Barbershop vocal harmony, as codified during the barbershop revival era, is a style of a cappella close harmony, or unaccompanied vocal music, characterized by consonant four-part chords for every melody note in a predominantly homophonic texture. Each of the four parts has its own role: the lead sings the melody, the tenor harmonizes above the melody, the bass sings the lowest harmonizing notes, the baritone completes the chord below the lead; the melody is not sung by the tenor or baritone, except for an infrequent note or two to avoid awkward voice leading, in tags or codas, or when some appropriate embellishment can be created. One characteristic feature of barbershop harmony is the use of what is known as "snakes" and "swipes"; this is. Occasional passages may be sung by fewer than four voice parts. Barbershop music is performed by either a barbershop quartet, a group of four singers with one on each vocal part, or a barbershop chorus, which resembles a choir with the notable exception of the genre of music.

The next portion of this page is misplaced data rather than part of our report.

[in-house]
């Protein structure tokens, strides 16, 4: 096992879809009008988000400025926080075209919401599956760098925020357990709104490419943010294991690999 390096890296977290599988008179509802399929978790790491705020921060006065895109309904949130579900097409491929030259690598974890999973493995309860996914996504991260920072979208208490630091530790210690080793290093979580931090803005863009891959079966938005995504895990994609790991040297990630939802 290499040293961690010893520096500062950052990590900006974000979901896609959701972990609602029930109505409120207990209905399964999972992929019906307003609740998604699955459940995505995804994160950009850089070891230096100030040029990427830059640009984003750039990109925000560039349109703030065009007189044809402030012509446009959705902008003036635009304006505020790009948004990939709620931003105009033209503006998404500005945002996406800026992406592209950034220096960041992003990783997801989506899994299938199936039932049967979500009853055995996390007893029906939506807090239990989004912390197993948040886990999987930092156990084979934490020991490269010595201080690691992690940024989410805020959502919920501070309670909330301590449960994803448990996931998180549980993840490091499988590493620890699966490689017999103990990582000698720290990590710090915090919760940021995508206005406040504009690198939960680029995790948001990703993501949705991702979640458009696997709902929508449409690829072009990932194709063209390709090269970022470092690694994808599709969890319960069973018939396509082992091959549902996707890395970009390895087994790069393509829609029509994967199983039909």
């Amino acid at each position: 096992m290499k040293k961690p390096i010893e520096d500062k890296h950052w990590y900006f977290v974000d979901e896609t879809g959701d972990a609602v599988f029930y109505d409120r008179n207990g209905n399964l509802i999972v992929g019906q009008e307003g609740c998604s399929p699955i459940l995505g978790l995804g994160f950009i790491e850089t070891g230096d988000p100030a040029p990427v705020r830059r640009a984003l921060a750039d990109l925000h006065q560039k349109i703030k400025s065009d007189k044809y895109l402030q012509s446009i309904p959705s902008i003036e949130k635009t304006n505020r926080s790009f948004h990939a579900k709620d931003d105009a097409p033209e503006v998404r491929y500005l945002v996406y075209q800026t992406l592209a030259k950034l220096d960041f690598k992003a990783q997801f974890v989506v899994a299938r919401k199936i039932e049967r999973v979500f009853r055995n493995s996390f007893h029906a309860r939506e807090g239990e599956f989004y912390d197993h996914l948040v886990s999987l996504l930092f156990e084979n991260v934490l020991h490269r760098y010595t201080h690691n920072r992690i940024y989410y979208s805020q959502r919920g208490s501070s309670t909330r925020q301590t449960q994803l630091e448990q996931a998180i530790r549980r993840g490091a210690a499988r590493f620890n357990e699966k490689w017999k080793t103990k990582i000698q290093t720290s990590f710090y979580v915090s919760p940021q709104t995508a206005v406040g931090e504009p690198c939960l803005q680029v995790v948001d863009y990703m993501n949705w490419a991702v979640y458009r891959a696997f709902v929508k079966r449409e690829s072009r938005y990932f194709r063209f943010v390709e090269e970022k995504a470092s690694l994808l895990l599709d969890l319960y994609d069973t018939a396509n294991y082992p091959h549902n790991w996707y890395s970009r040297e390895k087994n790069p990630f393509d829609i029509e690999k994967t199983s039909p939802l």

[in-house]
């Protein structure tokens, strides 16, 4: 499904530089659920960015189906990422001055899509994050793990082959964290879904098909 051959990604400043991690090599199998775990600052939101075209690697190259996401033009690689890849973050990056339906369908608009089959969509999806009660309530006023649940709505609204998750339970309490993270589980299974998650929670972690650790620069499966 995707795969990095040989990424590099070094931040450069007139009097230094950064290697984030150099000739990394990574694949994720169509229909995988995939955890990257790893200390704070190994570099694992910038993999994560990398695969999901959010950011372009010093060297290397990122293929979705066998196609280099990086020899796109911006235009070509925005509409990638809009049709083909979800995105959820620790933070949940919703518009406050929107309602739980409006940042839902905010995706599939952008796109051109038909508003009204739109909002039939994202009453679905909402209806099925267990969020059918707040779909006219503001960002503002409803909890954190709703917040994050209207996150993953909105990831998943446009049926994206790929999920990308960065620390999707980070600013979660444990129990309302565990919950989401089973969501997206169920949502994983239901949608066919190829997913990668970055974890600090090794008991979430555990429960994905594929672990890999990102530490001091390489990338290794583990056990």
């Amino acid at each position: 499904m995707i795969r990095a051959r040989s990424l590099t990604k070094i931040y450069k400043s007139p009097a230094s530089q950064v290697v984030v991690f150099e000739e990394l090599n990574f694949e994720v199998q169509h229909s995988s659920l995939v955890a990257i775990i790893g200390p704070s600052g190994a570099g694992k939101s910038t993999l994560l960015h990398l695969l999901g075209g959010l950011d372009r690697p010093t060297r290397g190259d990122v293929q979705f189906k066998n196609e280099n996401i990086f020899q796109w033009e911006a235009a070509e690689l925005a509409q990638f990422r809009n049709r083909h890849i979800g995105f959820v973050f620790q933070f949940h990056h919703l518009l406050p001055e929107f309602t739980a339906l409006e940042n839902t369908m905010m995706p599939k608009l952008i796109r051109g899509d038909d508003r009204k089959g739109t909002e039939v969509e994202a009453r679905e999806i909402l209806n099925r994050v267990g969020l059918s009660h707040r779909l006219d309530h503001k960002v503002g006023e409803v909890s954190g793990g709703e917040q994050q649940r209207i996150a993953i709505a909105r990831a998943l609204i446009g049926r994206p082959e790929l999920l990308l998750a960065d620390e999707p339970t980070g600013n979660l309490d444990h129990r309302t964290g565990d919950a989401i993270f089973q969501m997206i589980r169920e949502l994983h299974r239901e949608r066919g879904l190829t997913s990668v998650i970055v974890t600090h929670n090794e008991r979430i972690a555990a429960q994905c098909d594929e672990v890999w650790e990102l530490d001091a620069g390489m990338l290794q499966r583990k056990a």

According to the Barbershop Harmony Society, "Barbershop music features songs with understandable lyrics and singable melodies, whose tones define a tonal center and imply major and minor chords and barbershop seventh chords that resolve around the circle of fifths, while making frequent use of other resolutions." Slower barbershop songs ballads eschew a continuous beat, notes are held ad libitum. Except for the bass, the voice parts in barbershop singing do not correspond to their classical music counterparts. Barbershop singing is performed both by men's and women's groups; the defining characteristic of the barbershop style is the ringing chord, one in which certain overtones of the four voices reinforce each other, sometimes so that the overtone is perceived by the listener as a distinct tone though none of the voices are perceived as singing that tone. This effect occurs when the chord, as voiced, contains intervals which have reinforcing overtones that fall in the audible range. Both of these characteristics are important in many styles of singing, but in Barbershop there is an extreme emphasis on them that tends to override other musical values.